Weight control: Garments


INSIGHT
Published
Dec 21st '20
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It is legitimate to market tight-fitting or figure-enhancing garments as offering short-term loss of girth and the temporary appearance of weight loss. However, loss of girth must not be portrayed as permanent or confused with weight or fat reduction.

 

Neither the Advertising Standards Authority (ASA) nor Committee of Advertising Practice (CAP) has seen evidence that garments, such as textured shorts, girdles and body sculpting underwear, can result in weight or fat loss, or that they can improve tone by increasing body temperature, perspiration level or resistance.

 

In 2012 the ASA considered that claims that a garment could “melt away toxins and fat” and that one could “Lose up to 5 inches from your waist and hips” and “Drop a dress size instantly” would be understood to be weight or fat loss claims, and because the advertiser did not provide sufficient evidence to support the claims, the complaints were upheld (8 London (International) Ltd, 28 August 2013, Celu-Lite Ltd, 22 August 2012).

 

Similarly, in 2013 the ASA upheld a complaint about an ad for leggings which stated, “SlimTech technology which is designed to accelerate fat loss” because it considered that consumers would understand that evidence was held to demonstrate that the product could work in this way. The ad was found to be misleading because the marketer was unable provide the ASA with sufficient evidence to support the stated claims (Debenhams Retail plc, 17 April 2013).

 

More recently, in 2020 the ASA considered advertising claims that a ‘Fat Freezing & Inch Loss Belt’ would “freeze stubborn fat cells which the body then expels naturally” and told users that they could “Lose inches in a few weeks without changing your diet or exercise, spot target areas you want to lose weight from like stomach, thighs all at home”.  In that case the advertiser failed to respond to challenges of efficacy and was therefore unable to substantiate the claims (L(A)B Life and Beauty, 16 December 2020).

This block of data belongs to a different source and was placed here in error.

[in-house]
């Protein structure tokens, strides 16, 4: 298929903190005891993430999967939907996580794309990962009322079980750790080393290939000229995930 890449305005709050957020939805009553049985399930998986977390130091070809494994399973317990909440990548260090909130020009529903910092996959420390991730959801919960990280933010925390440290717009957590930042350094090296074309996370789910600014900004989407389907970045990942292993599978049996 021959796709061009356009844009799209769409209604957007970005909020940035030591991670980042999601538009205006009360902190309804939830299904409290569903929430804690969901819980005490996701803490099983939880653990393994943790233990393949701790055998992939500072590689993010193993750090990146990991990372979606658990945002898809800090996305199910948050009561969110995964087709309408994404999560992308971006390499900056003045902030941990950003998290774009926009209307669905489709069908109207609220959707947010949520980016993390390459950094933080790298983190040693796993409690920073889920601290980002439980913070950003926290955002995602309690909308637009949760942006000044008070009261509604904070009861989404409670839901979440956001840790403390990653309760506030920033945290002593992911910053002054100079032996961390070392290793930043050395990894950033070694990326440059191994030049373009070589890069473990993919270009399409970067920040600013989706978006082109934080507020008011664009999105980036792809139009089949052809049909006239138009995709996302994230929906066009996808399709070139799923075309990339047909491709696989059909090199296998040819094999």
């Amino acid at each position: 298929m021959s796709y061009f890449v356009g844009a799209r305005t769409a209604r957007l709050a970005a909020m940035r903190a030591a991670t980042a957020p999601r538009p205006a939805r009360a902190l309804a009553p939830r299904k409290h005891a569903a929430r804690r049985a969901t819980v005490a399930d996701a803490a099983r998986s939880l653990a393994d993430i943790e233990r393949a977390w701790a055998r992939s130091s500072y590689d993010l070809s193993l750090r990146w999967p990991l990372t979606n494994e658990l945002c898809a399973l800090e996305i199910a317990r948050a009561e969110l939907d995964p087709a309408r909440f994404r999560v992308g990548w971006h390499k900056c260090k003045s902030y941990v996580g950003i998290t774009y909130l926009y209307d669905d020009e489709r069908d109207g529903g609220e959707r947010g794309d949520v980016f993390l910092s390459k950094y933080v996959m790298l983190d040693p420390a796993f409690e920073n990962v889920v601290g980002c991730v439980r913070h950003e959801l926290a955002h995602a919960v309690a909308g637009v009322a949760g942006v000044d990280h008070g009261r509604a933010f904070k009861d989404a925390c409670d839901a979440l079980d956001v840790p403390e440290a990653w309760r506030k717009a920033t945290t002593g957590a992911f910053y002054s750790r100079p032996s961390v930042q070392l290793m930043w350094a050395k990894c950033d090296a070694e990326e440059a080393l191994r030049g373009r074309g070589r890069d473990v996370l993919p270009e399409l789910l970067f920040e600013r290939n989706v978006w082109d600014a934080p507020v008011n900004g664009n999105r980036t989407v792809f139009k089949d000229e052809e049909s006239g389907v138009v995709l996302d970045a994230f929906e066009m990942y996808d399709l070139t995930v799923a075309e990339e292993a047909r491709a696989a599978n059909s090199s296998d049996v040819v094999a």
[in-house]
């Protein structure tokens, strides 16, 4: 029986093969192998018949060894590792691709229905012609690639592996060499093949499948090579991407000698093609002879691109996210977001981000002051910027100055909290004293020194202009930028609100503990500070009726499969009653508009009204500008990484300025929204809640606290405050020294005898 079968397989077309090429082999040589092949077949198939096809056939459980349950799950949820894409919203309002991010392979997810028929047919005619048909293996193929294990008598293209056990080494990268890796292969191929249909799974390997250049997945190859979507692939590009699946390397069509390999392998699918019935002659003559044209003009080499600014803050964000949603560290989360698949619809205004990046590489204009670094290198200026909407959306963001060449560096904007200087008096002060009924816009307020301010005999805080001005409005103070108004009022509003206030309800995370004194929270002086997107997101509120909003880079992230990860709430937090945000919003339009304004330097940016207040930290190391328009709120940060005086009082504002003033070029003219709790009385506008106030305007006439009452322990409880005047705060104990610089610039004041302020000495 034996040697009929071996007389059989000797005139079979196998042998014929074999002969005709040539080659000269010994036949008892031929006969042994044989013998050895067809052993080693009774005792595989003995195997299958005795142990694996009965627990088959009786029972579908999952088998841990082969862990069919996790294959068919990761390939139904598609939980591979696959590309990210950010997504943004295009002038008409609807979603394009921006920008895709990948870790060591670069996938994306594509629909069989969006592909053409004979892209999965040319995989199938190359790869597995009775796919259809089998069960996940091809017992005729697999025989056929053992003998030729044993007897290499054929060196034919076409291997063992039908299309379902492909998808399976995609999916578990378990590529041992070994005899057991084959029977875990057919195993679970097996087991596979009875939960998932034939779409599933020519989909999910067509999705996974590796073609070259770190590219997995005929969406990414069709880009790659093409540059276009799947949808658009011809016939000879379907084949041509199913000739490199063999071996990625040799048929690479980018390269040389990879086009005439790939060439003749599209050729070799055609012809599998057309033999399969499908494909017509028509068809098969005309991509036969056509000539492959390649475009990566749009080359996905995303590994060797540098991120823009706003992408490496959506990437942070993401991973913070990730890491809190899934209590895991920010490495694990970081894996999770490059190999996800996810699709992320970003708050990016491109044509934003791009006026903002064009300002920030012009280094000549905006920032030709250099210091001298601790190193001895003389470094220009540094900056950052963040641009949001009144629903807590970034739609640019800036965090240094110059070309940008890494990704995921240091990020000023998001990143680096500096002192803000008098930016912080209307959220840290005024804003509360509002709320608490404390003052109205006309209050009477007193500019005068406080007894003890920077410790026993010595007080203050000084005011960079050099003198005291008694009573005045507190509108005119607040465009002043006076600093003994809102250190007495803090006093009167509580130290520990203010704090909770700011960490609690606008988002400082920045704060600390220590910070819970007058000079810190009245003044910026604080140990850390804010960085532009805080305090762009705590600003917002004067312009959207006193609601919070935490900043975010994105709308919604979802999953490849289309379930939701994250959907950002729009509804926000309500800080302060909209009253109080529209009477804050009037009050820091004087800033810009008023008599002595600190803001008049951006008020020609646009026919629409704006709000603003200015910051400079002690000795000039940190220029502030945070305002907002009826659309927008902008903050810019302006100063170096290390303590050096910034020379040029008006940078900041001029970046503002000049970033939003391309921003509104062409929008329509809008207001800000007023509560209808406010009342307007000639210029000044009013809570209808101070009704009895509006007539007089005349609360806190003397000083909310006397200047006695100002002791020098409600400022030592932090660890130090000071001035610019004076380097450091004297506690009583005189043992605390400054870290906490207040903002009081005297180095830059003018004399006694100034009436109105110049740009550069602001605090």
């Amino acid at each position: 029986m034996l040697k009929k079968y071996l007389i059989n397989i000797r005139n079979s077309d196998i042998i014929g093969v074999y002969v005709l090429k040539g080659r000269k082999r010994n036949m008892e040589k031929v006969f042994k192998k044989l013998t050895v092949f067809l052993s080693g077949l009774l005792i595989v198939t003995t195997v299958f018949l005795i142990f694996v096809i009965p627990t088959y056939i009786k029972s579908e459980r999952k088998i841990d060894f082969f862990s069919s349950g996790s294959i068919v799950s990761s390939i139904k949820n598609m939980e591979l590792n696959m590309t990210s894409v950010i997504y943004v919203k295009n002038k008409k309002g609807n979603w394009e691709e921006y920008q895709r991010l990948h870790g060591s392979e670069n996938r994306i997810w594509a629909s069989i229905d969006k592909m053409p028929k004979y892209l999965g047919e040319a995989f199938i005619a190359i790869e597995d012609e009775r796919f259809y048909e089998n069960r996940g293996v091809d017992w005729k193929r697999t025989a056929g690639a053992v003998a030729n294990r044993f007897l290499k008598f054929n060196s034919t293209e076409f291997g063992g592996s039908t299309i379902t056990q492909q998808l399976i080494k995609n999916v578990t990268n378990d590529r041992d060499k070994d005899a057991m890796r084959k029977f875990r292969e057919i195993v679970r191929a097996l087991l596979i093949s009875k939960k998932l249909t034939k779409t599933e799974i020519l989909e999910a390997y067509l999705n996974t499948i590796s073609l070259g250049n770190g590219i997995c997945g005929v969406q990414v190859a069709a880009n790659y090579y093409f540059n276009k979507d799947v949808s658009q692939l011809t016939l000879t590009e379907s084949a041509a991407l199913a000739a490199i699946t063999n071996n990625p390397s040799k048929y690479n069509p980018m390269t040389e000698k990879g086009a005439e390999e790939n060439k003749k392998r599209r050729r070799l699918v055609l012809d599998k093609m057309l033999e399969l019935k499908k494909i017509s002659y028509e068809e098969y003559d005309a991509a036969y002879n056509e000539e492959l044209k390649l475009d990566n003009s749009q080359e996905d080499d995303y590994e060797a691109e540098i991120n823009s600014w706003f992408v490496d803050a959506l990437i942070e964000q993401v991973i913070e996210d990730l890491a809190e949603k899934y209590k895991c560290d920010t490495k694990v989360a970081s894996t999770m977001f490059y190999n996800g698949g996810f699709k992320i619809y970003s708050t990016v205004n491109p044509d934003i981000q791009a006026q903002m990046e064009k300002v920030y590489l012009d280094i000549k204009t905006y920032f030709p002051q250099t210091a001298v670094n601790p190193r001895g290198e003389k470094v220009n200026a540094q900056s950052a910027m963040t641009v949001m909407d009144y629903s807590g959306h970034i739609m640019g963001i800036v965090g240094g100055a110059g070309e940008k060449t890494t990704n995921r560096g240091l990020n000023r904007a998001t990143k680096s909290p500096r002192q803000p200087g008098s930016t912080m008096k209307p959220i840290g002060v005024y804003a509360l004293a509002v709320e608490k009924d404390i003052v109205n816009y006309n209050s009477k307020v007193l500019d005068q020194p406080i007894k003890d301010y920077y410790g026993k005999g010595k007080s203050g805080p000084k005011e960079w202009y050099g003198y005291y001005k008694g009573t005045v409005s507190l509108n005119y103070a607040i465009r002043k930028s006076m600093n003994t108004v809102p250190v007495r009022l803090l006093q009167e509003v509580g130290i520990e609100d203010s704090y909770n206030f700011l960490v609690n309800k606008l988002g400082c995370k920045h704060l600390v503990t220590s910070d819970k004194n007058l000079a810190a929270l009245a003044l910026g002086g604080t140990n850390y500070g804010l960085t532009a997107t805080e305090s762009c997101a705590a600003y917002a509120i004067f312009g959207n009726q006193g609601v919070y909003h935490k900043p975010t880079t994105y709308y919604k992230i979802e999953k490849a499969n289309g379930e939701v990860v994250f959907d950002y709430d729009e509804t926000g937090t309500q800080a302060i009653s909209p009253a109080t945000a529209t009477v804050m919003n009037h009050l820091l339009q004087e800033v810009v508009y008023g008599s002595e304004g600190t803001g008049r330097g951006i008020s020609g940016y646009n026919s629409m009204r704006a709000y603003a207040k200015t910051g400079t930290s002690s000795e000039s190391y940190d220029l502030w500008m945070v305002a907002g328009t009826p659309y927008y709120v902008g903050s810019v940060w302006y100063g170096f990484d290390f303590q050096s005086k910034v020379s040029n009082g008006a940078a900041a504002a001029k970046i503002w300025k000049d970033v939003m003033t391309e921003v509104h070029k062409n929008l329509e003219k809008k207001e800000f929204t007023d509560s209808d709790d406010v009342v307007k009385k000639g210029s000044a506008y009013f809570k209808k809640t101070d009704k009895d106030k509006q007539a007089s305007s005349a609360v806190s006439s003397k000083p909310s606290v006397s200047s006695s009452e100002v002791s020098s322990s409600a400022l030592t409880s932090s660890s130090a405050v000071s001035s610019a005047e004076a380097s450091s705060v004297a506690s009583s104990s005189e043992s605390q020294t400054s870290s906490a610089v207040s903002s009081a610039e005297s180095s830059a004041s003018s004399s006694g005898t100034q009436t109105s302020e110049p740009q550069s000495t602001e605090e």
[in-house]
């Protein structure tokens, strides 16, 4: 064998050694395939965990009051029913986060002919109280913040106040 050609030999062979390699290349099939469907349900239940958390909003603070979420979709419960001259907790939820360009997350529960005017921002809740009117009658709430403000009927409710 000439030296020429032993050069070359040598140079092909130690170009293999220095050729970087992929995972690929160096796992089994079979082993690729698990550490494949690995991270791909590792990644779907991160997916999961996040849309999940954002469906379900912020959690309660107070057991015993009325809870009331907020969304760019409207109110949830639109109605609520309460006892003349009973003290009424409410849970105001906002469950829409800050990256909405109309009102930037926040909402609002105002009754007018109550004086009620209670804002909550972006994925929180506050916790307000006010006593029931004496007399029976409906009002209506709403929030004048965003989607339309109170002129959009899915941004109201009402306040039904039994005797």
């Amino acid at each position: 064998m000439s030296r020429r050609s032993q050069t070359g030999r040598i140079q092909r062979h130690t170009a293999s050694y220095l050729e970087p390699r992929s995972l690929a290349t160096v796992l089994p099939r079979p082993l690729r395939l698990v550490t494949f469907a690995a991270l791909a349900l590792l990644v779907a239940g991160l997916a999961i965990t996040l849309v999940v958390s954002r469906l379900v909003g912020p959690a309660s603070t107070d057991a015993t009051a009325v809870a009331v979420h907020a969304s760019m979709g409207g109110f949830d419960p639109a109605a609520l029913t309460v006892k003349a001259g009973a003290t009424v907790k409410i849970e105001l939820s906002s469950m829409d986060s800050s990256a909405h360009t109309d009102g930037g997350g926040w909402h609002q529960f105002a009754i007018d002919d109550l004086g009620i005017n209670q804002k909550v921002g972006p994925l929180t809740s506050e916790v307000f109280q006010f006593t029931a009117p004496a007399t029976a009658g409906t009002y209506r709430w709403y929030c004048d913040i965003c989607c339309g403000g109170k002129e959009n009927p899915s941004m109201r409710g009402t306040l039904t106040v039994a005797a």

See Weight Control: GeneralWeight Control: Obesity Weight Control: Cellulite and other “Weight Control” entries

 

Also see Guidance on the level of substantiation expected in health, beauty and slimming claims.

 

Source: CAP

 

Note: This advice is given by the CAP Executive about non-broadcast advertising. It does not constitute legal advice. It does not bind CAP, CAP advisory panels or the ASA. CAP’s AdviceOnline entries provide guidance on interpreting the UK Code of Non-broadcast Advertising and Direct & Promotional Marketing.

 

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